Amid forecasts that see no end to low gas prices across North America, overseas exports of liquefied natural gas (LNG) are being rated as a must for development of the Canadian version of shale supplies in northern British Columbia (BC).
Imperial Oil disclosed that three dozen exploration wells on 1,380 square kilometers (530 square miles) of mineral leases held in partnership with its 70% owner, ExxonMobil, in BC’s Horn River Basin found only “dry” gas with none of the oily byproducts that have kept drilling going in other shale regions, especially in the United States.
The absence of high-value liquids makes construction of LNG terminals on BC’s Pacific Coast for exports to Asia the “critical” ingredient for developing production from the northern shale deposits, Imperial Chairman Bruce March told a news conference after the company’s annual shareholder meeting.
LNG export projects will be considered by Imperial and ExxonMobil, he said. But “they’re not simple,” added March, a veteran of the parent company’s international interests including a gas-to-liquids scheme in Qatar.
An eight-well pilot plant will test Horn River production potential and establish an economic standard for comparison with rival contenders for gas exports to China, Taiwan, Japan and South Korea. The sales opportunities “appear to be huge and long,” but the competitive standard could be high, March said.
He pointed out that other global LNG suppliers, such as Australia, use big, untapped conventional reserves that flow naturally and require only a handful of wells to put out high production volumes. BC shale gas development requires a sustained commitment to multiple wells in a forbidding subarctic environment every year, using costly horizontal drilling and hydraulic fracturing.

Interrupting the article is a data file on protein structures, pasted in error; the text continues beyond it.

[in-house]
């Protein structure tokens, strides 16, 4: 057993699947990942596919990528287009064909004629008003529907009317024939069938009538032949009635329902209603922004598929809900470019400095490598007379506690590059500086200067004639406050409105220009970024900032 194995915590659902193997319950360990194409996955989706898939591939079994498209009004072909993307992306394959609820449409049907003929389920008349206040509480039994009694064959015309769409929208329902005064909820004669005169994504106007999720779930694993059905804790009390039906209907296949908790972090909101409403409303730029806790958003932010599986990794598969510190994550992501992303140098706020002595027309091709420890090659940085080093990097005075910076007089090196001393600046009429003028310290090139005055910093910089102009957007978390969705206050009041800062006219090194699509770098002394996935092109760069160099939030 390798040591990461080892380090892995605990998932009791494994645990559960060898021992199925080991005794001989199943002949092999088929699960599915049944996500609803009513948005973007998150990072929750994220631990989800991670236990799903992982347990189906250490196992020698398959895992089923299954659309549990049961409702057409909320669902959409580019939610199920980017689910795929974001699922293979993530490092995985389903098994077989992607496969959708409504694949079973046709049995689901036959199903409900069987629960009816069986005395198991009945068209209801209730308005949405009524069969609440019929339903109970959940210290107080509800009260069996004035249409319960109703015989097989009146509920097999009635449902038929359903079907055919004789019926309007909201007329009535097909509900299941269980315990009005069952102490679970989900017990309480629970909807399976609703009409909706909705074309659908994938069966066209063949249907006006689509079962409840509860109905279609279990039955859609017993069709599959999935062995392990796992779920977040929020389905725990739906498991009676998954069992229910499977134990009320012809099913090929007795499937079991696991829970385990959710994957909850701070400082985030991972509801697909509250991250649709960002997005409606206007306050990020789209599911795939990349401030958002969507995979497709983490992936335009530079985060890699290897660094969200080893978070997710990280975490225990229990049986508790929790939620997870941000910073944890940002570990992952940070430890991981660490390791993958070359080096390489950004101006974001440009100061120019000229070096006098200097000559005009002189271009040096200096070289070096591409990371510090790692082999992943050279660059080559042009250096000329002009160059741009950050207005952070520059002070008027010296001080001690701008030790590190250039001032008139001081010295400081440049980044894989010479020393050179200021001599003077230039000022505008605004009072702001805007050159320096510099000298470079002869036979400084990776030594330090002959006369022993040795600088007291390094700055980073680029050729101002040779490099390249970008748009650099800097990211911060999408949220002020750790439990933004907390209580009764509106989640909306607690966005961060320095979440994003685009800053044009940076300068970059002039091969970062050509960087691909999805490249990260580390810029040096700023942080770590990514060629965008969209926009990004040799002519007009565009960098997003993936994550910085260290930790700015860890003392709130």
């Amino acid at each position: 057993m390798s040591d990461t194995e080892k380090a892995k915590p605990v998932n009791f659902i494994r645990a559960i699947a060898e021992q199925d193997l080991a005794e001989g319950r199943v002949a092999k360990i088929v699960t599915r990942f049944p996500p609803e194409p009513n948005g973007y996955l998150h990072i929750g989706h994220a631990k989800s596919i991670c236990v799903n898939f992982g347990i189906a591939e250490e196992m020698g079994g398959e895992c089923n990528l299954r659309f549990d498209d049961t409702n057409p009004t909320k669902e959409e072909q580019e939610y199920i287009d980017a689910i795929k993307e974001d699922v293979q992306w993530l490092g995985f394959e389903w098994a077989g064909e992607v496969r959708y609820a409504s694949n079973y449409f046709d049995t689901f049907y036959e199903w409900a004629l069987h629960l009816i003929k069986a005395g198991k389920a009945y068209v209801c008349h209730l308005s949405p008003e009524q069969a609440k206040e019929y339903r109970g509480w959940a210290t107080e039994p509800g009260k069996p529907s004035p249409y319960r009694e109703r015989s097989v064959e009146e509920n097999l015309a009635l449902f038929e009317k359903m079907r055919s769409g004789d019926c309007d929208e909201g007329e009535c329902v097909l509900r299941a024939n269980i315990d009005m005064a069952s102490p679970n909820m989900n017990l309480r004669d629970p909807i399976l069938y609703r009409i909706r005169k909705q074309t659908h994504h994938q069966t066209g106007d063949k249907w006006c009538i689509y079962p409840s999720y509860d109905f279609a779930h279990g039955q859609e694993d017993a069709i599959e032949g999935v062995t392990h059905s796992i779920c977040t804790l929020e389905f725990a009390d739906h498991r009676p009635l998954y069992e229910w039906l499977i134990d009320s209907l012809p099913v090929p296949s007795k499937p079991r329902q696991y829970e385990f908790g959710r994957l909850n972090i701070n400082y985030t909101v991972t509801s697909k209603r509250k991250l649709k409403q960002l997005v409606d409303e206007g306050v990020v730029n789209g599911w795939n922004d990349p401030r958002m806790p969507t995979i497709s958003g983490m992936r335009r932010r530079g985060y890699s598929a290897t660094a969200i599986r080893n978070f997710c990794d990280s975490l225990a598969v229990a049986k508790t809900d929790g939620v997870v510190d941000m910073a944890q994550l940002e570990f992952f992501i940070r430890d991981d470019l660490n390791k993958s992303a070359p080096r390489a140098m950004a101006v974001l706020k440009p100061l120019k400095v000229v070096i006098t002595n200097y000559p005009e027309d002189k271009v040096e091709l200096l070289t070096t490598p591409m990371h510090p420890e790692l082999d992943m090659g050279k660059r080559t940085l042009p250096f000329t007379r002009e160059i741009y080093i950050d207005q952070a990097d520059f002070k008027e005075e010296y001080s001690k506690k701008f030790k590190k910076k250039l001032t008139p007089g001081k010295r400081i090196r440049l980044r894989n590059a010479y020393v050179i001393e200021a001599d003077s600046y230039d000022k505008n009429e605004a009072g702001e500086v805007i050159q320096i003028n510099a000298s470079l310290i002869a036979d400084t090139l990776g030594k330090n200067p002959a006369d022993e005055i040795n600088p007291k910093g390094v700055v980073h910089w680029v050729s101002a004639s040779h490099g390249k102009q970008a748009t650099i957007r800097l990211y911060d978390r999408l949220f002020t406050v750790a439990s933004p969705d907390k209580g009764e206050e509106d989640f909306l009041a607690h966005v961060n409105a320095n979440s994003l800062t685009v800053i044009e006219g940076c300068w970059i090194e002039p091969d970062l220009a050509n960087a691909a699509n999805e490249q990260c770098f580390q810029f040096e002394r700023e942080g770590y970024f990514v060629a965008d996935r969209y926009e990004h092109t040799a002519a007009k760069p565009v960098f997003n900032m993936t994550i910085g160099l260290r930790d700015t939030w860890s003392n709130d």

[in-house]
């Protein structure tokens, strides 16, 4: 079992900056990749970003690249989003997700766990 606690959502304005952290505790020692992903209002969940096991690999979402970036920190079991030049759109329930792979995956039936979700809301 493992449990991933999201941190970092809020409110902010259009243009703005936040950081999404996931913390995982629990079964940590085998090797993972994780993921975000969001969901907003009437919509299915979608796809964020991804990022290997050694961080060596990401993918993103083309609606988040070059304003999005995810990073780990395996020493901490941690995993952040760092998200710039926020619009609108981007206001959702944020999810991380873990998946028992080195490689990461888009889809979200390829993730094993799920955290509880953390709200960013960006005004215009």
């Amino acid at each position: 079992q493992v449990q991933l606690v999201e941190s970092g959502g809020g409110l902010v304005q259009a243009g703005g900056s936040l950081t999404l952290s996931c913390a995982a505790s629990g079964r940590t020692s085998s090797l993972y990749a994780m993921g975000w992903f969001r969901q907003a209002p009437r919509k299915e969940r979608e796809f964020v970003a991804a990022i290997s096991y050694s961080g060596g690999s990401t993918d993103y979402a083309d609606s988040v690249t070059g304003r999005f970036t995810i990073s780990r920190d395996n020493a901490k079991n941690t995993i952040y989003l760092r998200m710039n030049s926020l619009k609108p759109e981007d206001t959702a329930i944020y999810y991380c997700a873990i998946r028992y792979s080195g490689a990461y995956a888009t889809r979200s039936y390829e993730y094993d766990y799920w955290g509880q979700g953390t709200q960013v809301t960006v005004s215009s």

Although Canada’s National Energy Board (NEB) has granted 20-year export licenses to two export terminal projects on BC’s north Pacific Coast at Kitimat, it’s still very early days for the planned Asian trade in tanker loads of Canadian LNG, March said.
The NEB granted the licenses as aids for negotiating with gas users in Asia, after the projects’ sponsors told the board that prospective overseas buyers demand assured supplies, officially confirmed regulatory co-operation and strict confidentiality as prerequisites for considering sales contracts.
March confirmed that the Imperial-led Mackenzie Gas Project, which also has NEB approval, will stay dormant until further notice at some unknowable future date because the sponsor group agrees with the Canadian industry and financial market consensus that gas prices show no sign of recovering enough to justify arctic supply development. All northern activity, including talks with federal authorities on potentially supportive government policies, has been suspended except for peacekeeping local land access and benefits payments required by agreements with arctic communities.
The Canadian consensus shows in a spring market assessment report by the NEB, titled Short-term Canadian Natural Gas Deliverability 2012-2014. “It is possible that the oversupply of natural gas in North America could extend through 2014,” the report said.
“Producers will continue to target natural gas deposits that are richer in liquid hydrocarbons — propane, butanes and pentanes-plus [also known as condensate or natural gasoline] — since those liquids provide an additional source of revenue,” the NEB said. “Levels of natural gas drilling in Canada over the 2012-2014 period will likely not be adequate to offset ongoing declines in output from existing producing wells. Even though new wells are producing natural gas at higher initial rates, overall deliverability is likely to decrease.”
The board is not betting that the green light given to global marketers by its LNG export licenses will ignite an immediate boom in terminal construction and tanker loadings.
The wary NEB said only, “LNG exports from Canada have the potential to begin in the next few years.”
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